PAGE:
Soothe ragged nerves with this Arduino-based synthesized sound system.
It’s 3 a.m., and you can’t sleep. You toss and turn as the neighbor’s cat serenades a mouse. The drip in your bathroom faucet has become a steady drumbeat louder than a bazooka. Punch-drunk from exhaustion, you arrive at work only to have your ears assaulted by a deafening crescendo of office chatter.
Howling cats, leaky faucets, and workmates with voices stuck on 11 are inescapable facts of life. But you just might cope, thanks to the Smooth Moods Machine, a compact and self-contained music generator built around an Arduino. Programming in the Arduino produces nine types of relaxing sound and music effects, including wind chimes, surf, and a floating cascade of musical chords that seem to carry you into the clouds.
I’ll show you how to build your own Smooth Moods Machine and easily change the music program by pressing a button on a TV remote control. You can listen with headphones, or connect a pair of amplified speakers to fill the room with calming sound.
The basic Smooth Moods Machine is an Arduino Uno, MIDI Musical Instrument Shield from SparkFun, infrared remote control module, and a couple of wires. Construction takes about 15 minutes, and most of that is in soldering a set of 4 headers to the MIDI shield. An enhanced version uses a homemade interface board that allows you to connect the MIDI shield to most any external sound amplifier.
Let’s begin with a short description of what Smooth Moods is, and how it works. At its heart is a tiny MIDI synthesizer, in the form of a surface-mount IC. This chip is conveniently soldered to a shield, making it easy to connect the synthesizer to the Arduino. The Arduino serves as a MIDI controller, the part that literally controls the synthesizer, telling it what to do
You may already be familiar with the concept of MIDI, but here are the essentials: MIDI stands for Musical Instrument Digital Interface, a standard method of producing electronic music. Rather than recording actual sounds, MIDI songs are stored as data, akin to the paper rolls of a player piano. When reproducing music, a MIDI synthesizer mimics different instruments — a grand piano here, an electric guitar there.
Your PC or Mac has a MIDI synthesizer built into its operating system. Click on a .mid file, and the song plays through your computer’s sound circuits.
Smooth Moods works about the same way, except it uses just an Arduino Uno and the synthesizer shield. And instead of playing back a song contained in a file, Smooth Moods generates its own MIDI data on the fly. Instruments and notes are combined at random to give an ethereal quality to the music. Make that music* — with an asterisk. Smooth Moods doesn’t play tunes, though it does produce random sequences of chimes, chords, and other sounds that can be considered musical.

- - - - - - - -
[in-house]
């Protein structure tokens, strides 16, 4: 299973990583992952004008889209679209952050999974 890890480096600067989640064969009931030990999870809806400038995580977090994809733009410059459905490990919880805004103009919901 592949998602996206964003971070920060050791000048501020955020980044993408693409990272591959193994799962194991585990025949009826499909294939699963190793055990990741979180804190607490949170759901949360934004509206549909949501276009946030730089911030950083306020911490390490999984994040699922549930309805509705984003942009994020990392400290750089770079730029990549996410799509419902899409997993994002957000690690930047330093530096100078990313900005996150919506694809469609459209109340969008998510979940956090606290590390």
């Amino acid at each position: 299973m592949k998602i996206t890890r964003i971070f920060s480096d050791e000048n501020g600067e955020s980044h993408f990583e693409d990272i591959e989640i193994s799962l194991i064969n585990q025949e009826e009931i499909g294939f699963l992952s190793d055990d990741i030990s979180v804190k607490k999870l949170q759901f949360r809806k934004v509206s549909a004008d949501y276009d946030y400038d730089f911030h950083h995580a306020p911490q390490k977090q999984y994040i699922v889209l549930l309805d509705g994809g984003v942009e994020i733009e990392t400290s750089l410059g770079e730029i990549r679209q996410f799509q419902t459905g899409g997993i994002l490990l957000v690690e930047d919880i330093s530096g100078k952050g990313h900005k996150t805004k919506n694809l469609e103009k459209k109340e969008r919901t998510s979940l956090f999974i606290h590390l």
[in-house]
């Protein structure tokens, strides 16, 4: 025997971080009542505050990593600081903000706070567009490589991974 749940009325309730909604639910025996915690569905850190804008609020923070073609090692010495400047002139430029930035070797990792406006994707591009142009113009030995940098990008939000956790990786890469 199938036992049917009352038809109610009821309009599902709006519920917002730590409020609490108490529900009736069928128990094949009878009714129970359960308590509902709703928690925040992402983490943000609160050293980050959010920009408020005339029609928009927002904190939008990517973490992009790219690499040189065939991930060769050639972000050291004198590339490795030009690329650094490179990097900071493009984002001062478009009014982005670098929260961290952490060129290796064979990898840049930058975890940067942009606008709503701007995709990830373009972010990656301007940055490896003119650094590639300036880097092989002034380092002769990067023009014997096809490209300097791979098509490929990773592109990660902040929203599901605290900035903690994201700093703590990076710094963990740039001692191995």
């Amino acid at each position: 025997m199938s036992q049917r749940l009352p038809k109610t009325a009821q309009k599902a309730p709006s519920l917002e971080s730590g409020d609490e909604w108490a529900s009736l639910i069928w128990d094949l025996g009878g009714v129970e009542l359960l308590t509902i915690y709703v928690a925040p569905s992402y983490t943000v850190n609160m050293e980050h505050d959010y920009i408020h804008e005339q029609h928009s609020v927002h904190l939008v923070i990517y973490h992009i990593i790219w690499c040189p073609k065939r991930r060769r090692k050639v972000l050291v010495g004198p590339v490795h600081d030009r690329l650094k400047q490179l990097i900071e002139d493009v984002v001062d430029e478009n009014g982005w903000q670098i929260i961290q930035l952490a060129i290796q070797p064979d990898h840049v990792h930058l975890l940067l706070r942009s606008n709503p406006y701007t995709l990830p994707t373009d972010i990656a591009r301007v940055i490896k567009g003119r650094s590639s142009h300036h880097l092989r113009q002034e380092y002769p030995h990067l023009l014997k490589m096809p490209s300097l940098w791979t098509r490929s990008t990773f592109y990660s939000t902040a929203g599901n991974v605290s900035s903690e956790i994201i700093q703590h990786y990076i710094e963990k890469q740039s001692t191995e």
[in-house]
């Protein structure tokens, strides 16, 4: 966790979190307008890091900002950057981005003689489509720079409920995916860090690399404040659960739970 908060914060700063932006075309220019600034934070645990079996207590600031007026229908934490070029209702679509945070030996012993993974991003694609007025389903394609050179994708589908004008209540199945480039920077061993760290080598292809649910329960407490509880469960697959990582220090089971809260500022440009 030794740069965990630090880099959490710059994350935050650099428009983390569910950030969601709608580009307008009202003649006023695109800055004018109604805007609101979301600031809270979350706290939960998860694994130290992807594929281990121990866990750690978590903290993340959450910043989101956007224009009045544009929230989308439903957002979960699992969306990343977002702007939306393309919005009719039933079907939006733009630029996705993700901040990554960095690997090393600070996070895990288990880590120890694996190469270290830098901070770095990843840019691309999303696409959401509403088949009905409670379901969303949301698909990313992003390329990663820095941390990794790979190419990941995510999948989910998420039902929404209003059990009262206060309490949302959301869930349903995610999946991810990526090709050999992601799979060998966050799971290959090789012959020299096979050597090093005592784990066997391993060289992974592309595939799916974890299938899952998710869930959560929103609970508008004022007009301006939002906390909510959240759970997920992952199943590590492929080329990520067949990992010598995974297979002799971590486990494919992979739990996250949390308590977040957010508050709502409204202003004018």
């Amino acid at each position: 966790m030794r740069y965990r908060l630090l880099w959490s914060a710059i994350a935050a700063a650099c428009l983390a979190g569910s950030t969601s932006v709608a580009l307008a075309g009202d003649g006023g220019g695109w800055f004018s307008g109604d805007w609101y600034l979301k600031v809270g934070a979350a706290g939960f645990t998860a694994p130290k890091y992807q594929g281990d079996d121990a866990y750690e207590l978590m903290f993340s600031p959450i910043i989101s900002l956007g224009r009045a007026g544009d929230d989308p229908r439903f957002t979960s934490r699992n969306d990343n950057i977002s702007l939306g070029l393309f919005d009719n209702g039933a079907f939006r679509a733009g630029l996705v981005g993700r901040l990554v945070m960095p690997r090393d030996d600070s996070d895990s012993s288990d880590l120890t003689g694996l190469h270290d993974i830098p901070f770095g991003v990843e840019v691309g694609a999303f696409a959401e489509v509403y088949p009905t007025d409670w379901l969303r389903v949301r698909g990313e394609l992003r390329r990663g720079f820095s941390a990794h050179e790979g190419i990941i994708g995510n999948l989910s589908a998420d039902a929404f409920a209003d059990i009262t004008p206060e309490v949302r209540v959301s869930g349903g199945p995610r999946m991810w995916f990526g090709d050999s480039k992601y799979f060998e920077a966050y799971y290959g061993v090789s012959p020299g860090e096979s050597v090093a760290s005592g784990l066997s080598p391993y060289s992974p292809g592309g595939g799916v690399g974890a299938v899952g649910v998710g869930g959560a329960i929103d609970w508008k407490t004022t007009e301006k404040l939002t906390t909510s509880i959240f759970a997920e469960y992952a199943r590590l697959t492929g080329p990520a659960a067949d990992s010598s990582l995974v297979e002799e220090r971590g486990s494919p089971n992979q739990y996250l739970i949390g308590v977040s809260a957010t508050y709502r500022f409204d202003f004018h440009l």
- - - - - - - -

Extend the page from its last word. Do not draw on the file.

The Smooth Moods Machine creates over a half-dozen music-like sound effects. You select the music style using a universal infrared remote control. See the table “Smooth Moods Music Modes” for a full list of the pre-programmed music and sounds.
To change music programs just press a button on the remote control. Press button 0 (zero) to mute and unmute the sound.
All programs are automatically turned off after a 30-minute period. To play again just press a button on the remote. (You can modify the Smooth Moods sketch if you want to extend or shorten the auto-shutoff delay.)
You don’t have to understand the technical aspects of MIDI to make and use the Smooth Moods Machine, so feel free to skip this part if you’d like. Otherwise, here it is in a nutshell:
MIDI data is composed of messages, which are nothing more than a sequence of 2 or 3 bytes sent over an asynchronous serial interface. Messages specify such things as the instrument to play, the note (or notes), and their volume.
As with most MIDI synthesizers, the SparkFun MIDI Musical Instrument Shield supports the General MIDI 1 (GM1) set of melodic instruments. In documentation on MIDI, the instruments are numbered 1 to 128; when programming MIDI it’s more common to refer to instruments starting at 0. Instrument 0 in the GM1 set is an acoustic grand piano; instrument 1 is a bright acoustic piano, 2 is an electric grand piano, and so on. A second set, or bank, provides various non-melodic percussion instruments.
MIDI supports up to 16 instrument channels; you can program a different instrument on each channel. See the diagram for the basic concept. You can vary the volume for each channel, plus the volume of each separate note you play through a channel. The multi-channel feature allows you to “layer” sounds, one on top of the other. The technique is used in Smooth Moods, for example, to create unique chime effects, where multiple tubular bells strike at different volume levels. This helps the chimes sound more realistic.
MIDI makes it fairly easy to play notes. Each note is simply a number, and corresponds to the white and black keys on a piano. To play a middle C, the synthesizer is sent a message that specifies the note has a pitch of 60. To play a concert A (the A above middle C), the message specifies a pitch of 69. Because notes are just whole integers, it’s possible to easily create all types of chords just by using simple math.
For instance, a C major triad starting at middle C is the notes 60, 64, and 67. Keep in mind that in MIDI, the black keys are counted, too. So instead of thirds and fifths to specify the notes of a major chord, it’s root, root+4, and root+7.
For more details on how MIDI is programmed in Smooth Moods, check out the MIDI entry on Wikipedia, which contains extensive background on MIDI and the electronics used to create it.